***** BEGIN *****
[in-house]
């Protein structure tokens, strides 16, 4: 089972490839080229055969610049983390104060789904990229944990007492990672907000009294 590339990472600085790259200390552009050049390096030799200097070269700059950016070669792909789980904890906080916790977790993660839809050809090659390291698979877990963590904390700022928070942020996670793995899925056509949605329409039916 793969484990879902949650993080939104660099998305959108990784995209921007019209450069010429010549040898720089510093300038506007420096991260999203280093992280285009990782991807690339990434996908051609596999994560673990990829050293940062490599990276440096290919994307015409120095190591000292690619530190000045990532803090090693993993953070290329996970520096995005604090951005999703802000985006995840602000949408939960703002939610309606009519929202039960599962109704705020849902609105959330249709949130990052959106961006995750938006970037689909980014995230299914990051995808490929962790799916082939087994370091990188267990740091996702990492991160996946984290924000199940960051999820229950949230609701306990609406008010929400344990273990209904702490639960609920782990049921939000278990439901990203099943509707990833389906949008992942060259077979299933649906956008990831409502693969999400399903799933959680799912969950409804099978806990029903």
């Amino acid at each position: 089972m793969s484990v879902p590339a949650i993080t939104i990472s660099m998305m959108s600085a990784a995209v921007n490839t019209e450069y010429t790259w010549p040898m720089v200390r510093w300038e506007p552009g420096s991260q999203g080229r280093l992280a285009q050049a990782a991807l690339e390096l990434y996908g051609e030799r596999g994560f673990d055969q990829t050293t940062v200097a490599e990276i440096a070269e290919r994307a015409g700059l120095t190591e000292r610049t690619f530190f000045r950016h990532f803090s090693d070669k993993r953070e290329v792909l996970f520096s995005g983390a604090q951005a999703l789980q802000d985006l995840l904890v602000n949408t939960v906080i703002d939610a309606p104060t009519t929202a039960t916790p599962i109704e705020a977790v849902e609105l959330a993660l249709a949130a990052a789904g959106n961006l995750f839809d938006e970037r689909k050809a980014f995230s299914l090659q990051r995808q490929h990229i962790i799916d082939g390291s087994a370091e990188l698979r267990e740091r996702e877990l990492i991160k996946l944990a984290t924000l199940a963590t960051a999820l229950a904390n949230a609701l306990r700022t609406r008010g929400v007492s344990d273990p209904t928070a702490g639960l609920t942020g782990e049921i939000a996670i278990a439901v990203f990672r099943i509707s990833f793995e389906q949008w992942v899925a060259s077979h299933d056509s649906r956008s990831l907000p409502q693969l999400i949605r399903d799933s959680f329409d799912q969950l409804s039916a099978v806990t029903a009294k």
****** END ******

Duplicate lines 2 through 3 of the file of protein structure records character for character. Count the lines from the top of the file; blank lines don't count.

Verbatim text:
């Protein structure tokens, strides 16, 4: 089972490839080229055969610049983390104060789904990229944990007492990672907000009294 590339990472600085790259200390552009050049390096030799200097070269700059950016070669792909789980904890906080916790977790993660839809050809090659390291698979877990963590904390700022928070942020996670793995899925056509949605329409039916 793969484990879902949650993080939104660099998305959108990784995209921007019209450069010429010549040898720089510093300038506007420096991260999203280093992280285009990782991807690339990434996908051609596999994560673990990829050293940062490599990276440096290919994307015409120095190591000292690619530190000045990532803090090693993993953070290329996970520096995005604090951005999703802000985006995840602000949408939960703002939610309606009519929202039960599962109704705020849902609105959330249709949130990052959106961006995750938006970037689909980014995230299914990051995808490929962790799916082939087994370091990188267990740091996702990492991160996946984290924000199940960051999820229950949230609701306990609406008010929400344990273990209904702490639960609920782990049921939000278990439901990203099943509707990833389906949008992942060259077979299933649906956008990831409502693969999400399903799933959680799912969950409804099978806990029903």
């Amino acid at each position: 089972m793969s484990v879902p590339a949650i993080t939104i990472s660099m998305m959108s600085a990784a995209v921007n490839t019209e450069y010429t790259w010549p040898m720089v200390r510093w300038e506007p552009g420096s991260q999203g080229r280093l992280a285009q050049a990782a991807l690339e390096l990434y996908g051609e030799r596999g994560f673990d055969q990829t050293t940062v200097a490599e990276i440096a070269e290919r994307a015409g700059l120095t190591e000292r610049t690619f530190f000045r950016h990532f803090s090693d070669k993993r953070e290329v792909l996970f520096s995005g983390a604090q951005a999703l789980q802000d985006l995840l904890v602000n949408t939960v906080i703002d939610a309606p104060t009519t929202a039960t916790p599962i109704e705020a977790v849902e609105l959330a993660l249709a949130a990052a789904g959106n961006l995750f839809d938006e970037r689909k050809a980014f995230s299914l090659q990051r995808q490929h990229i962790i799916d082939g390291s087994a370091e990188l698979r267990e740091r996702e877990l990492i991160k996946l944990a984290t924000l199940a963590t960051a999820l229950a904390n949230a609701l306990r700022t609406r008010g929400v007492s344990d273990p209904t928070a702490g639960l609920t942020g782990e049921i939000a996670i278990a439901v990203f990672r099943i509707s990833f793995e389906q949008w992942v899925a060259s077979h299933d056509s649906r956008s990831l907000p409502q693969l999400i949605r399903d799933s959680f329409d799912q969950l409804s039916a099978v806990t029903a009294k």